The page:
Statistics Index Page Failure Distributions
Note: The information below is provided as an overview of failure distributions.. More detailed
and reliable information is provided at the sites linked at the bottom of this page...
In determining the lifetime reliability of a population of components (bearings, seals, gears etc.)
sample information is obtained from testing programmes and operational feedback on the failure
history of components belonging to the population. From the information obtained
it is possible to produce a graph of the probability density function f(t).
This is a plot of the frequency at which components fail as a function of time divided by the whole
Associated with the pdf is the Cumulative Density Function F(t). This is simply
a plot of the cumulative fraction of the failure population against time. It is the integral
of the f(t) against time (t).
This effectively means that at time 0 no failures have occurred.
At infinity the whole population of components will have failed.
The reliability may be expressed that.. for time = a ( e.g 10 years ) there is a chance of the item surviving (not failing)... = 1 in 10 is likely to fail.
The hazard rate may be expressed as... the failure rate will be 2 x 10 -4 (failures /unit time) or 2 failures per 10 4 time units
Mean Life Function
The mean life provides the average life to failure of components is also called the
Mean Life Between Failures (MLBF) and the Mean Time to Failures (MTTF)
The MTTF /MTBF may be expressed as say 1,000 hours at which 50% of units have failed
The pdf curve can take many forms....Some of the different distributions are listed below
One curve representing purely random events
is the normal (gaussian) curve.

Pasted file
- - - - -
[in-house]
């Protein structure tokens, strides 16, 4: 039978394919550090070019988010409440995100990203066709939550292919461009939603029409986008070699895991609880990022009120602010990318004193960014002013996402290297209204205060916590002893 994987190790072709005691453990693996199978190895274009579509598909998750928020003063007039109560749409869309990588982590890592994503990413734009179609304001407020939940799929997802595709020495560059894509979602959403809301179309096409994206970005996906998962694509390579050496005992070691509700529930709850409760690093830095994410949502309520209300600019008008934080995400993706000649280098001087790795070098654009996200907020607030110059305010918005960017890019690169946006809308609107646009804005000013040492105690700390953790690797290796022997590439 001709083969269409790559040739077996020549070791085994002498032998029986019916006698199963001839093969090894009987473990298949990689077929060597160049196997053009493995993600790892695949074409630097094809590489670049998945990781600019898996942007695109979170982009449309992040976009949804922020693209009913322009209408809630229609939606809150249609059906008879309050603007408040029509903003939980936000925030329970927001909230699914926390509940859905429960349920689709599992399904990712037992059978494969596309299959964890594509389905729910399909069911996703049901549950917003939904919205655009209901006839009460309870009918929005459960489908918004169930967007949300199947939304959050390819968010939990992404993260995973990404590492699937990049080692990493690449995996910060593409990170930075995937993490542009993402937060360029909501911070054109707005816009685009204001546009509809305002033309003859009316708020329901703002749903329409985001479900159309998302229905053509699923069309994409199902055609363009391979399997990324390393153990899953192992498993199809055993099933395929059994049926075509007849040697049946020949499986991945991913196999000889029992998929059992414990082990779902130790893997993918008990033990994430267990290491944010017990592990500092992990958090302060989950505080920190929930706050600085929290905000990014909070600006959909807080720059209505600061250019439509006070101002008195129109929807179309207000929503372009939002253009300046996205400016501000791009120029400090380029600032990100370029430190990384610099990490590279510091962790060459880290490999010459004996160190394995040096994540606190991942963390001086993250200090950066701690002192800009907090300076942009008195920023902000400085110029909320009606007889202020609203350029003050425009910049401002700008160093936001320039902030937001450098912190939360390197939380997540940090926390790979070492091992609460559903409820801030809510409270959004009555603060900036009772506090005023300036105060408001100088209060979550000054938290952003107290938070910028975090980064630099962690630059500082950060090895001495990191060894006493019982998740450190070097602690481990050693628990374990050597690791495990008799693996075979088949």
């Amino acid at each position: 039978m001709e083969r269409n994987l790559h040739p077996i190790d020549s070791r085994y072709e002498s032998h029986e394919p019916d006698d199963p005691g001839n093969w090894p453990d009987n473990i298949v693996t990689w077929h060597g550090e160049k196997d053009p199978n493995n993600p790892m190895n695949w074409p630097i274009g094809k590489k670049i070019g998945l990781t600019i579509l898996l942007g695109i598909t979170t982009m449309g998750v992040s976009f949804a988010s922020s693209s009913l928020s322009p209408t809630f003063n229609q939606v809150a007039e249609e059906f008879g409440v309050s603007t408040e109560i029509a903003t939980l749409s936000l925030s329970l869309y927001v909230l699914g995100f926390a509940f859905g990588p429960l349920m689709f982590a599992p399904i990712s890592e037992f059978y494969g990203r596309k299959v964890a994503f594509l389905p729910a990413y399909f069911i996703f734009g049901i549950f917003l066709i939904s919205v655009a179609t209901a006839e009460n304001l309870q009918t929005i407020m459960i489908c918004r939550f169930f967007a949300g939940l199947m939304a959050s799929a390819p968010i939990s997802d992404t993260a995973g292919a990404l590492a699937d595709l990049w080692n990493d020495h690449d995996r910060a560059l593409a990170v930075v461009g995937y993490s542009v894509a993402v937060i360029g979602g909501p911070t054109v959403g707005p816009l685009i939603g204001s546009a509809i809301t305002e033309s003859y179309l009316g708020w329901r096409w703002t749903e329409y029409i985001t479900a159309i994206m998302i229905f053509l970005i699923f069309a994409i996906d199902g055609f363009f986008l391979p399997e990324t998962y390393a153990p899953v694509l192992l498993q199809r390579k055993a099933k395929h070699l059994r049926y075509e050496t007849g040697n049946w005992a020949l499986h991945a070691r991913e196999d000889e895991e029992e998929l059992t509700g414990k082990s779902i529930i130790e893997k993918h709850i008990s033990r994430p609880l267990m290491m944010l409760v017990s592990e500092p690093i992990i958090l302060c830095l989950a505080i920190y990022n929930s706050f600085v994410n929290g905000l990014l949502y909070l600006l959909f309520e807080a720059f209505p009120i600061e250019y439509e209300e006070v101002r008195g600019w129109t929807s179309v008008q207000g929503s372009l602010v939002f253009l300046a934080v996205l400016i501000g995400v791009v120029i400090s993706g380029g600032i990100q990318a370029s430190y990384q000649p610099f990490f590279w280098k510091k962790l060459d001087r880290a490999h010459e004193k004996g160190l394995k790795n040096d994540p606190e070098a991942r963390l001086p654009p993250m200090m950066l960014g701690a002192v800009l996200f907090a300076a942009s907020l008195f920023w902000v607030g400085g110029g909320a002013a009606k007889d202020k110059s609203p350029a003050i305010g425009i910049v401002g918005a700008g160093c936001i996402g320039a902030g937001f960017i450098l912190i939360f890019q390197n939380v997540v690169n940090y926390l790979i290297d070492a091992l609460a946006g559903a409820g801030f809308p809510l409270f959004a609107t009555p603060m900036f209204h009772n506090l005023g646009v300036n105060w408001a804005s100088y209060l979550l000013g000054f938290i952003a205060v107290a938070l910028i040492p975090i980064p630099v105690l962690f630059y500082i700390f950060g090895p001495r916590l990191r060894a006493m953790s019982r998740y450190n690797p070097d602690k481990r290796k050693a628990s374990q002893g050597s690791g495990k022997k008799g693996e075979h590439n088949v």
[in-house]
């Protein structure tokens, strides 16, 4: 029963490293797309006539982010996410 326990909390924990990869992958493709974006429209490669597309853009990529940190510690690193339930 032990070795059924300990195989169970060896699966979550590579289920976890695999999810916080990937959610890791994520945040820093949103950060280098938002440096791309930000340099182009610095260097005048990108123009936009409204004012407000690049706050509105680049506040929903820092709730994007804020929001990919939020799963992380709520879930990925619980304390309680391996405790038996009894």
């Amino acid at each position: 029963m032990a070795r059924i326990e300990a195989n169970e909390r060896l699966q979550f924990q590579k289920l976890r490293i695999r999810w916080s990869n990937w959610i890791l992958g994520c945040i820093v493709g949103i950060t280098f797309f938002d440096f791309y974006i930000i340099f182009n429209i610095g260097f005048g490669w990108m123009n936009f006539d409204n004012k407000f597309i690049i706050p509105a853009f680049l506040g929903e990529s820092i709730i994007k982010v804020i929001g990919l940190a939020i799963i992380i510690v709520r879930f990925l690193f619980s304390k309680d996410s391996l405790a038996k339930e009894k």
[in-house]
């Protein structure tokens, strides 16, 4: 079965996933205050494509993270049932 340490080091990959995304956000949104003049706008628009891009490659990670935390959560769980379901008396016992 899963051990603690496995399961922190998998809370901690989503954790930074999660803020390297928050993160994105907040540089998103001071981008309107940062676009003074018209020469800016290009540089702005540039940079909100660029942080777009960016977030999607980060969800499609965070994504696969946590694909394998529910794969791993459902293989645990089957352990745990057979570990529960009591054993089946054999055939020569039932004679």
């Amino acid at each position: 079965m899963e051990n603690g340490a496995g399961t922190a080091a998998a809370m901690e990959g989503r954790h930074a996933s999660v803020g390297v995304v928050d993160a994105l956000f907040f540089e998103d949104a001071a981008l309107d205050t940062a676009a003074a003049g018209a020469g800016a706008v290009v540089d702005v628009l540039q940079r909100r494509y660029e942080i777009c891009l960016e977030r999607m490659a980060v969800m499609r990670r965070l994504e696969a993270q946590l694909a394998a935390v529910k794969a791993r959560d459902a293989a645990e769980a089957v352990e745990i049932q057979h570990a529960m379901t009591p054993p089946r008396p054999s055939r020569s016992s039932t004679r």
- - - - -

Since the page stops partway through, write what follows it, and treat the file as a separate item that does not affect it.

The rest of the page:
The equation for the normal distribution is :
Both of these parameters are estimated from the data, i.e. the mean and standard deviation of the data.
From these parameters f(t) is fully defined enabling evaluation of f(t) from any value of t.
The Lognormal Distribution
The lognormal distribution is commonly used for general reliability analysis, cycles
to failure in fatigue and material strengths and loading.
The Weibull distribution is a general-purpose reliability distribution used to model material strength, times-to-failure of electronic and mechanical components, equipment, or systems. In its most general case, the three-parameter Weibull pdf is defined by:
with three parameters, where :
If the location parameter γ is assumed to be zero
then the distribution is known as the two-parameter Weibull distribution...
The β = shape parameter gives indications on the prevalent failure modes.
The Exponential Distribution
The exponential distribution is a commonly used distribution in reliability
engineering. Mathematically, it is a fairly simple distribution,
which sometimes leads to its use in inappropriate situations.
This distribution is used to model the behavior of units that have a
constant failure rate.
The mean time to failure of this distribution is
If the location parameter γ is assumed to be zero then the distribution is called the one parameter exponential distribution.
The mean time to failure and the reliability of this distribution is
Links to Failure Distributions
Reliability /Safety Index Page
Statistics Index Page
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